It’s been a while since my last architectural update about our Costa Rican mud home being limed so I have a lot of catching up to do. As they say, a builder’s work is never done. I will save my long detailed explanation of what’s been keeping me so busy for the next article. In the […]Read more "Going topless in Costa Rica: our “cap-less cob” casa…"
Until recently, I’d been very busy working on the project and a lot of time has passed since I last updated my blog so this entry is long overdue. I know you have been patiently waiting day and night to see the progress so I’m sorry for keeping you all in suspense for so long. […]Read more "Crowning & liming the mudded web"
Traditional wisdom says metal and mud don’t mix because, unlike metal, mud shrinks when it dries causing it to crack, which allows water to penetrate, causing the building to self-destruct. However, sometimes traditional wisdom turns out to be more of an old wives’ tale as the mud hut we built in northern California aptly demonstrates. As a general […]Read more "Mudding the Wired Web"
For the first earthen structure we’re building here in Costa Rica I wanted to pay homage to the indigenous people (like the Bribris of the Talamanca Province and many other tribes), who traditionally built thatched conical structures framed with poles that symbolically represented the legendary/archetypal primordial hill where creation began, and the universe itself. Photo below from: http://www.oxy.edu/biology/tropical-ecology-2014/june-3-2014-ditsowu-talamanca-costa-rica As […]Read more "Weaving & wiring a wonderful “web”"
A foundation is, without a doubt, one of the most important elements of construction. It supports the entire weight of the structure, and evenly distributes the load over the ground underneath. It holds the building together as a single unit (extremely important in seismic zones), keeps it level, minimizes settling to prevent cracking accompanied by water infiltration, and raises the […]Read more "Casting the foundation"
It’s a good thing I specialize in fireproof housing because fire seems to be following me wherever I go! A few months before completing our California mud house in December of 2012, my property was badly damaged by an immense wildfire that had consumed over 40,000 acres of the Mendocino National Forest that bordered it. As much as I […]Read more "ANOTHER FIRE?!"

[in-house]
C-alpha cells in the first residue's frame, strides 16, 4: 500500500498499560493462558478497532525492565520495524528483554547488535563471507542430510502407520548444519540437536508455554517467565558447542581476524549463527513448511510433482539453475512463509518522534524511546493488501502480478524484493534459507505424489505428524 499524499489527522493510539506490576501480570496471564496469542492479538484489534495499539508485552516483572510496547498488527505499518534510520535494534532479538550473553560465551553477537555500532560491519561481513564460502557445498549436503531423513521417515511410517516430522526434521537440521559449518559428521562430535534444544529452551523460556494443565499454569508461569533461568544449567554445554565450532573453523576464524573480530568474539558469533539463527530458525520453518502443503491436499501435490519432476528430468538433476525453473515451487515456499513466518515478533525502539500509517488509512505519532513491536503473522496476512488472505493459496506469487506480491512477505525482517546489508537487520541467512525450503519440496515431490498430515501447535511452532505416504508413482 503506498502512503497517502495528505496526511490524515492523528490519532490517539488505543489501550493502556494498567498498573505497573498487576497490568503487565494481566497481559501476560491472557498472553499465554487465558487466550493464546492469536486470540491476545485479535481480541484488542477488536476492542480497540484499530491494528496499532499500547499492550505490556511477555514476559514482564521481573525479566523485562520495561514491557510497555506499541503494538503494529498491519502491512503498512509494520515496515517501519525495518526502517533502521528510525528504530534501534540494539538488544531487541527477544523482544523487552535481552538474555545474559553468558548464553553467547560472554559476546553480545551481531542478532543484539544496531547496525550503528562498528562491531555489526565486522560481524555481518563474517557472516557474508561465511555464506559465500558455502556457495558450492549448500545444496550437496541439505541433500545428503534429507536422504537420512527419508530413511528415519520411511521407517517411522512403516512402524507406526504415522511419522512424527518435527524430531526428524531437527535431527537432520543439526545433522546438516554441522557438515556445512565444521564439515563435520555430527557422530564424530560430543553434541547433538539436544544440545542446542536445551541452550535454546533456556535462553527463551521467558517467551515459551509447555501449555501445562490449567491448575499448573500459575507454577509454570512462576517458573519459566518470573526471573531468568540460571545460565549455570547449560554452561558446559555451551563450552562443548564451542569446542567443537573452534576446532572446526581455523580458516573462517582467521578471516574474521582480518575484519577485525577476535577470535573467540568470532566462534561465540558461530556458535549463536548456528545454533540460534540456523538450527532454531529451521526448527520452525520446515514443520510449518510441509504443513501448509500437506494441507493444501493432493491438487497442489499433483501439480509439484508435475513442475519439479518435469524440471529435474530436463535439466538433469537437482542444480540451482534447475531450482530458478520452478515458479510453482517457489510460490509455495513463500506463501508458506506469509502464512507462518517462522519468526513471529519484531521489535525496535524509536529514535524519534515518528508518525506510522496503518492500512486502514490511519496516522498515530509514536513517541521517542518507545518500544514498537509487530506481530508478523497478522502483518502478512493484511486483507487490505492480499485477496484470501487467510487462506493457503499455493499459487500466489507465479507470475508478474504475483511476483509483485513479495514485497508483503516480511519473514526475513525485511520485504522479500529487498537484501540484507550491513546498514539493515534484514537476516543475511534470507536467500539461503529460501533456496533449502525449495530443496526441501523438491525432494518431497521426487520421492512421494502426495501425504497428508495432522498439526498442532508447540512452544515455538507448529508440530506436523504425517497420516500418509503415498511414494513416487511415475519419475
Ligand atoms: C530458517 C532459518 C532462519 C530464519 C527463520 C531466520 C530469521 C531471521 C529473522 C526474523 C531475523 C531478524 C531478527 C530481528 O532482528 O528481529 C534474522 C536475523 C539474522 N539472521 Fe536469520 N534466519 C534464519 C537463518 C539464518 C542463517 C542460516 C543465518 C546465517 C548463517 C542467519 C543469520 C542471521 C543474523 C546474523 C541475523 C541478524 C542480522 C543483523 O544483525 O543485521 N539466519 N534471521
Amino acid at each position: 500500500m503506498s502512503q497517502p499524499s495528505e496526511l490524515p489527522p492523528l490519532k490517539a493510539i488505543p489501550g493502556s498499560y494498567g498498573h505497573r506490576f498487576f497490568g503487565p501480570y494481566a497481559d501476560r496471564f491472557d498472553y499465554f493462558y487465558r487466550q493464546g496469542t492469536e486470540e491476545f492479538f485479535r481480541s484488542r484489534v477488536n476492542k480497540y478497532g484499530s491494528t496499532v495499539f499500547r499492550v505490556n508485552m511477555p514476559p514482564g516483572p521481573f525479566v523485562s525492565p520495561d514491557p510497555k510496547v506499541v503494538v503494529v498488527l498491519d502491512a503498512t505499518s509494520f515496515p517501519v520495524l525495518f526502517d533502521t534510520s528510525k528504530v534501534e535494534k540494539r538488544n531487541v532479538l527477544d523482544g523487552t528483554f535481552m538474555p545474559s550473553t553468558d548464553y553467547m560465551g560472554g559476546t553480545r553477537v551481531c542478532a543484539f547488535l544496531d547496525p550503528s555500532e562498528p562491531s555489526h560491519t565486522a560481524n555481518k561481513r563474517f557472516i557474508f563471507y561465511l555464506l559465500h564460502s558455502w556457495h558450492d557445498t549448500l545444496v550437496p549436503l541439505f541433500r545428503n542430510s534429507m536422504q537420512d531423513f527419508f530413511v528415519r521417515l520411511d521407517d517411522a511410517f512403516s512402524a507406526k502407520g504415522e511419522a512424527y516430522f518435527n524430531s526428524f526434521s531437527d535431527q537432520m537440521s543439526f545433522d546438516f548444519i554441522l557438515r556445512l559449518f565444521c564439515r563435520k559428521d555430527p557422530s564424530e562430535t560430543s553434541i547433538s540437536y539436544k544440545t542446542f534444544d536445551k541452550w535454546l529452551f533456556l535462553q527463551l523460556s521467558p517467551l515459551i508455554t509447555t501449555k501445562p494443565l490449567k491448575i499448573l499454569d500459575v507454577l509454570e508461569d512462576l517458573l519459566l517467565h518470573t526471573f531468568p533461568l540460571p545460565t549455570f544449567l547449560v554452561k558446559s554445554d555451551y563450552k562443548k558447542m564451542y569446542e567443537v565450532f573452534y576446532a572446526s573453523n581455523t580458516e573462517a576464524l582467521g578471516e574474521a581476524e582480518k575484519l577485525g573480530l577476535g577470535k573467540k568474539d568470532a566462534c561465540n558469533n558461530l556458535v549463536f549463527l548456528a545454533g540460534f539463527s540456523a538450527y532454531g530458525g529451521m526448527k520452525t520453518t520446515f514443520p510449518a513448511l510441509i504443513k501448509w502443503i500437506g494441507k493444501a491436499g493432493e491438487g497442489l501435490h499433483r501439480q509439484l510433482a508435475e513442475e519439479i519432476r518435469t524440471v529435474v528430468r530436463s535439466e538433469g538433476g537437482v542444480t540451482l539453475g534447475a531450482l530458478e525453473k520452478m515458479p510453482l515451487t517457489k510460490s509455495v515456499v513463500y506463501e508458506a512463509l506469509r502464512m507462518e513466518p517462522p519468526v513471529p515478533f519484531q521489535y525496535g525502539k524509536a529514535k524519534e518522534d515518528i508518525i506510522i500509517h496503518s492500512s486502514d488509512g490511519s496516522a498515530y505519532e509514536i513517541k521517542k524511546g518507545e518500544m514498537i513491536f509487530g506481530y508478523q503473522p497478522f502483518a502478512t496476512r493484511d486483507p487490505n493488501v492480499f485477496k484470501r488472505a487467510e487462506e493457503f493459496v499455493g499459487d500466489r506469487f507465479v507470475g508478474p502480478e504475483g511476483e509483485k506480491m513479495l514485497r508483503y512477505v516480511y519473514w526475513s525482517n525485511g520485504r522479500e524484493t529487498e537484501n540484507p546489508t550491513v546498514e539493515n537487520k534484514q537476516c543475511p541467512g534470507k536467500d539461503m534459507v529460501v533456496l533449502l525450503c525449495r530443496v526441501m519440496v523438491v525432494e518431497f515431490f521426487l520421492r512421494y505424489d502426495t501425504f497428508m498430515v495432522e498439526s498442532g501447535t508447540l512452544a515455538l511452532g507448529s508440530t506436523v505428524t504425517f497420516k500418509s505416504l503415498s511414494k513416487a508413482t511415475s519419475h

Once we had gravity-fed water, the next task was to construct a shed to store and protect the building materials and tools that we needed to build our first mud house. At the time, my only vehicle was a bicycle and it would have been extremely burdensome (if not impossible) to have to commute with all my tools, […]Read more "Thorny Shed & Outhouse"
Once we had our well dug, we began constructing a 9-meter/30-foot high water tower using locally harvested teak poles to get some gravity-fed water. This turned out to be fairly challenging because each of those four upright 10-meter teak poles weigh a ton and the only cranes we had access to were birds and they didn’t […]Read more "Water tower"
Over 14 lovely hectares (~35 acres) of pristine and fertile farmland with a seasonal creek (with seasonal fish) passing through the center, in a quiet and undeveloped part of town on the outskirts of Villarreal about 3 kilometers (2 miles) from the beach town of Tamarindo, one of Costa Rica’s prime tourist locations. Where our private […]Read more "The community site"
Earthen structure we built in Round Valley, California within the Mendocino National Forest just before moving to Costa Rica on the winter solstice of 2012. Walking around the structure clockwise… The six round windows below are openable porthole windows. Other than the skylight and porthole windows, the rest of the windows are made of art glass and are fixed […]Read more "2012 Mud Hut"